Last Modified: Thursday, December 27, 2012 7:26 PM
Louisiana IDs still don’t comply with federal law, but the U.S. Department of Homeland Security last week granted the state a temporary deferment — meaning travelers won’t need passports to fly within the United States.
“We have received a great deal of interest and concern about these requirements, and I’m sure everyone will be pleased to not be required to get a passport to travel domestically,” said Heath Allen, executive director of Lake Charles Regional Airport.
“Hopefully, the state will be able to convince them that our identifications are sufficient.”
The Real ID Act of 2005 requires identification cards to meet certain standards if they’re to be used to enter federal buildings or board commercial flights.
The state in 2008 passed a law prohibiting the Louisiana Office of Motor Vehicles from complying with the act. The director of the OMV had asked the federal government to recognize the state’s ID cards and cited the legal prohibition the agency faces.
The Department of Homeland Security has repeatedly pushed back the compliance date, and agency head Janet Napolitano had said she would no longer delay implementation of the law, which would have required travelers in noncompliant states to use passports for domestic flights.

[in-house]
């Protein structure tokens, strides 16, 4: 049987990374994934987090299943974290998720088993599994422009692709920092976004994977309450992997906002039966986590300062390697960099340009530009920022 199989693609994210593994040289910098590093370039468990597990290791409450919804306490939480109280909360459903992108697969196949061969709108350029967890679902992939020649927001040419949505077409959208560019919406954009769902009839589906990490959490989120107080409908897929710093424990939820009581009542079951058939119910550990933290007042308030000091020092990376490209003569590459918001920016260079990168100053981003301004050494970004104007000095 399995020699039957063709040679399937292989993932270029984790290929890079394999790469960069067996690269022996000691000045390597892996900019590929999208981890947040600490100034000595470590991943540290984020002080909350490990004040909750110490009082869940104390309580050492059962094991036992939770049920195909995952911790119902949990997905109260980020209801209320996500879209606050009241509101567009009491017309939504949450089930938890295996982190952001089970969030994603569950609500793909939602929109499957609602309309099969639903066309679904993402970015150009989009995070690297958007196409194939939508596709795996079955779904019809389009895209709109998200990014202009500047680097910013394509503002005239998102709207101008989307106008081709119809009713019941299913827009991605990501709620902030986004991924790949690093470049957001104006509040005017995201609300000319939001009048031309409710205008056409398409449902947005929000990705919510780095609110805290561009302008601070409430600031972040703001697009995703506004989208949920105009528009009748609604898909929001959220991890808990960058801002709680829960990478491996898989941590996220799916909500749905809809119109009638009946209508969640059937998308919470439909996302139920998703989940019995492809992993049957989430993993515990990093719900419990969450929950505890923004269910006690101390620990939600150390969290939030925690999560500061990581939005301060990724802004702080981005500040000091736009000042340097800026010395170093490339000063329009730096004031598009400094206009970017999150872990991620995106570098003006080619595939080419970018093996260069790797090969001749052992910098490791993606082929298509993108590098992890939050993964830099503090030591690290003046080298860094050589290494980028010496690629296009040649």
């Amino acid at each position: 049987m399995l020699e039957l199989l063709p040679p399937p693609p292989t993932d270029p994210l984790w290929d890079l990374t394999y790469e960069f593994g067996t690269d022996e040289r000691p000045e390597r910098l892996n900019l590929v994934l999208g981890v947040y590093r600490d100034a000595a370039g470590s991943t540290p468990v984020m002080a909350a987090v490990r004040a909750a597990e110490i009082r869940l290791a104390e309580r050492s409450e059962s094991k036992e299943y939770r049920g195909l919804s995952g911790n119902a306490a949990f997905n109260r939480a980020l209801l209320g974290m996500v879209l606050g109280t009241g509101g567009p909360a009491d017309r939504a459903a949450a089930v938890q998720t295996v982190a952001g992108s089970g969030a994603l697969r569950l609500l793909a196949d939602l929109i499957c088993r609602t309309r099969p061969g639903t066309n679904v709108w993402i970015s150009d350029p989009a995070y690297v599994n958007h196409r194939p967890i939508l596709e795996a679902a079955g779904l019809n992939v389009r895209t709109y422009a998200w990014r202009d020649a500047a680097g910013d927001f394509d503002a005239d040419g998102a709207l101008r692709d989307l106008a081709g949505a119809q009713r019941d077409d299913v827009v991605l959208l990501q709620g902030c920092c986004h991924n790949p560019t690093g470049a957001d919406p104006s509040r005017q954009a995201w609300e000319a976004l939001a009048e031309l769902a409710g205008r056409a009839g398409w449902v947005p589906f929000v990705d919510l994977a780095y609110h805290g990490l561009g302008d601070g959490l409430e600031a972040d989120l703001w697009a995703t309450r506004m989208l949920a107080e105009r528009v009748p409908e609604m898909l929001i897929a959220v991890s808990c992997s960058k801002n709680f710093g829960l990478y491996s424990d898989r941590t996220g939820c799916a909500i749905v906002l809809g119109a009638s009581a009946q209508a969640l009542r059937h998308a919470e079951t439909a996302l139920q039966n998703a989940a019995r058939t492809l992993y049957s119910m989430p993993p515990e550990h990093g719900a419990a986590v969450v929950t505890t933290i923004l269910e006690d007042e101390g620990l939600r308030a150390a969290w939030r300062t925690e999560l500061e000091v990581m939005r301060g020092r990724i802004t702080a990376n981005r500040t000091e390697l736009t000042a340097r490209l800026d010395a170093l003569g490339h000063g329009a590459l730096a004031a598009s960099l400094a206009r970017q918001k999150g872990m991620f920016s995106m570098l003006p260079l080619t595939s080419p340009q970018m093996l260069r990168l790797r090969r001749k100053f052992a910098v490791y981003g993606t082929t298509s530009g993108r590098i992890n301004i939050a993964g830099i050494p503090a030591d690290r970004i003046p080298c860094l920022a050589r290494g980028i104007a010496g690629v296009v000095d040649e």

Federal officials have said that Colorado, Connecticut, Delaware, Georgia, Iowa, Indiana, Maryland, Ohio, South Dakota, Tennessee, West Virginia, Wisconsin and Wyoming have meet the law’s requirements.
Other states have not provided adequate information to determine if they meet the requirements, officials said. These states will have an opportunity to respond with extra information before the department makes a final decision.
“DHS’s goal is to implement the REAL ID Act, as required by law, in a measured, fair and responsible way,” reads an agency news release.
“In the coming weeks and months, DHS will, in consultation with states and stakeholders, develop a schedule for the phased enforcement of the act’s statutory prohibitions to ensure that residents of all states are treated in a fair manner.”
Federal officials expect to publish a schedule by early fall. Until the schedule is implemented, federal agencies may continue to accept driver’s licenses and identity cards issued by noncompliant states.